• Kelly permalink

      Oops – should have been posted under the appropriate comment.

    • Yes, the score from game 1 can add some interesting kinks. For example: Joey is in the lead in this individual game, but if both he and Danielle wager zero, Danielle will win. And this situation is rather tame.

      • Kelly permalink

        If my math is correct this kind of scenario will occur whenever the contestant with the higher cumulative total (in this game Danielle) and the highest maximum possible total (in this game Joey) at the end are not the same. In such a case the player in the latter position really has no option but to make the cover bet, while whoever is in the former position should limit his/her wager to stay above the opponent’s cumulative total and force him/her to be right to have any chance at winning (unless a larger bet is needed to cover the third player, which wasn’t the case in the example game).

  3. jdgalt permalink

    Andrew’s situation is the simplest. I doubt that either Joey or Danielle will bet enough that Andrew can possibly get out of last place; thus he should ignore that possibility and just optimize his total payout. However, with third place paying a minimum of $25k, which is more than his present two-day total, Andrew literally has nothing to lose, and thus should bet everything — even if the category is much tougher than he would want to try!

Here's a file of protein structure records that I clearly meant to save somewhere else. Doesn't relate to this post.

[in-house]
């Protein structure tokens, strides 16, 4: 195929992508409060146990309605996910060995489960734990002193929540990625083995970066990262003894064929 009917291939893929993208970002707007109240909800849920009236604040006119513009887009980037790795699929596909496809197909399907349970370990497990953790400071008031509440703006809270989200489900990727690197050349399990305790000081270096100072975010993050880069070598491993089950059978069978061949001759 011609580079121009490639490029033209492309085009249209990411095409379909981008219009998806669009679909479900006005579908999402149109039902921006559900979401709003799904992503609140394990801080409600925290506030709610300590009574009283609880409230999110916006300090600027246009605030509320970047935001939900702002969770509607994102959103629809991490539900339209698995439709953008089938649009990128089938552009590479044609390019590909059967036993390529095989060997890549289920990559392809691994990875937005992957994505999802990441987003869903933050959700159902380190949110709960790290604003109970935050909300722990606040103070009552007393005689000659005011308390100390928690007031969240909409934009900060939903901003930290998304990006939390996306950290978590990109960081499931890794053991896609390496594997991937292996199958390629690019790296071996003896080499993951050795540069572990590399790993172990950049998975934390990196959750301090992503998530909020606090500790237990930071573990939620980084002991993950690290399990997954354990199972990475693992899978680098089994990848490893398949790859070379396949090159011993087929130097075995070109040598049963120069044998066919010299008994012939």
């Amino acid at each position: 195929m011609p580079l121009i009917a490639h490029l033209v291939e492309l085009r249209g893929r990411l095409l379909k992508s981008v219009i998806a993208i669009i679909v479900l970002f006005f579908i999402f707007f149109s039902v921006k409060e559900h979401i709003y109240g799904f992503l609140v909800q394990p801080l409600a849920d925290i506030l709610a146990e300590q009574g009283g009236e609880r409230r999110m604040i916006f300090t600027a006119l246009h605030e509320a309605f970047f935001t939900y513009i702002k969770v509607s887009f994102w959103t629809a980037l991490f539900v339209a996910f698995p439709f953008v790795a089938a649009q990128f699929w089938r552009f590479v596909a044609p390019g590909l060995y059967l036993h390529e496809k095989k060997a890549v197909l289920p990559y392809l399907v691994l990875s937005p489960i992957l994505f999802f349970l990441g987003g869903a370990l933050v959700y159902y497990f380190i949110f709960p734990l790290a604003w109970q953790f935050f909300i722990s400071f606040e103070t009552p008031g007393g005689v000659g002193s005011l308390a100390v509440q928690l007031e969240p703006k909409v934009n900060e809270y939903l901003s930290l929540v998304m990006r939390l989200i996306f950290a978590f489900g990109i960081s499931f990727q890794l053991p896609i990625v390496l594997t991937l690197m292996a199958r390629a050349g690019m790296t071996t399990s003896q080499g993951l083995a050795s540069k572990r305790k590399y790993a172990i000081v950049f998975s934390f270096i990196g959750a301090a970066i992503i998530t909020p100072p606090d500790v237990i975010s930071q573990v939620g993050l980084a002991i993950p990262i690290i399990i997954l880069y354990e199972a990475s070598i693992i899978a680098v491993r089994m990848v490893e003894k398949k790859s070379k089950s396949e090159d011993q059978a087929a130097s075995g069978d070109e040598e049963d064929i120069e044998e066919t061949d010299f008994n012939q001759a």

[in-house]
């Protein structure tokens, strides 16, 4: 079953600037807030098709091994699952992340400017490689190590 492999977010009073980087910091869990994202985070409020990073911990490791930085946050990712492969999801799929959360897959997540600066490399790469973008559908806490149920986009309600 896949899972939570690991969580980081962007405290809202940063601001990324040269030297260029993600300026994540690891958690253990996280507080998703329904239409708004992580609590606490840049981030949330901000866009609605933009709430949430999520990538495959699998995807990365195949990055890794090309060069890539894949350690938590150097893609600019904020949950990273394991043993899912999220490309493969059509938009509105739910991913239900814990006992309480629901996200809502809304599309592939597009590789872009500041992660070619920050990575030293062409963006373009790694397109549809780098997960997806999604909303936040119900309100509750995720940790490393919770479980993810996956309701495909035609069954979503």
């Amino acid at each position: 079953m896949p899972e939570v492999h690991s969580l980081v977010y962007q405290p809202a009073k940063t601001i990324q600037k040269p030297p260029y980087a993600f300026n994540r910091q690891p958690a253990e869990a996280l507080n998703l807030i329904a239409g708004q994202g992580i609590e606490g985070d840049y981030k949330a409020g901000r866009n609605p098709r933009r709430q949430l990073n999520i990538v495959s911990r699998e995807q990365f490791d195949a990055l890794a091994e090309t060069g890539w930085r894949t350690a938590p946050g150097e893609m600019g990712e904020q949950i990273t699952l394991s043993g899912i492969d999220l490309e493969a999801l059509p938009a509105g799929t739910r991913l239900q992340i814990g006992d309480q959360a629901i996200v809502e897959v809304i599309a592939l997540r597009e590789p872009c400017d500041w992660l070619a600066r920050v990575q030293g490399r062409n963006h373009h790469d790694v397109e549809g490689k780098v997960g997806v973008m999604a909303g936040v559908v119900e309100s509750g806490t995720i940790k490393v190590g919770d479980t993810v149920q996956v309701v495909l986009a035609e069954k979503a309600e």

Danielle has the highest carryover score and the highest present two-day total, but not the highest maximum possible result. In her shoes I would cap my wager at 10,202 (so that if she misses she’d still have 32,798, the same amount Andrew will have if he doubles up).

    (This brings up an interesting question. What happens if there’s a tie? Unlike either a non-tournament or the earlier rounds, there isn’t any subsequent game for you to get into by winning. Would a tie for second place mean they are each guaranteed $50k, or would the producers average the guarantees and give them each 37,500, or what? If it makes a difference to her own guaranteed payout I’d have Danielle bet $1 less, or 10,201.)

    There is no reason for Danielle to bet less than this cap, since Joey can beat her maximum. Danielle cannot “control her own destiny” as you normally advise the leader to do.

    Now for Joey. Joey is not in the lead but has the greatest maximum possible result, $64,000. Even that is much less than the guaranteed payout for first place. However, the marginal utility of money decreases with the amount you have, so in his shoes I would be much more concerned with avoiding third place than with getting first, nice though that would be. Therefore, in his shoes I cap my bet at 6,802 — thus giving him 32,798 (Andrew’s max) if he gets it wrong. As in Danielle’s case, reduce this by $1 if the guaranteed payout for being tied 2nd/3rd than for 2nd.

    • jdgalt permalink

      Last sentence should end “… is less than for 2nd.”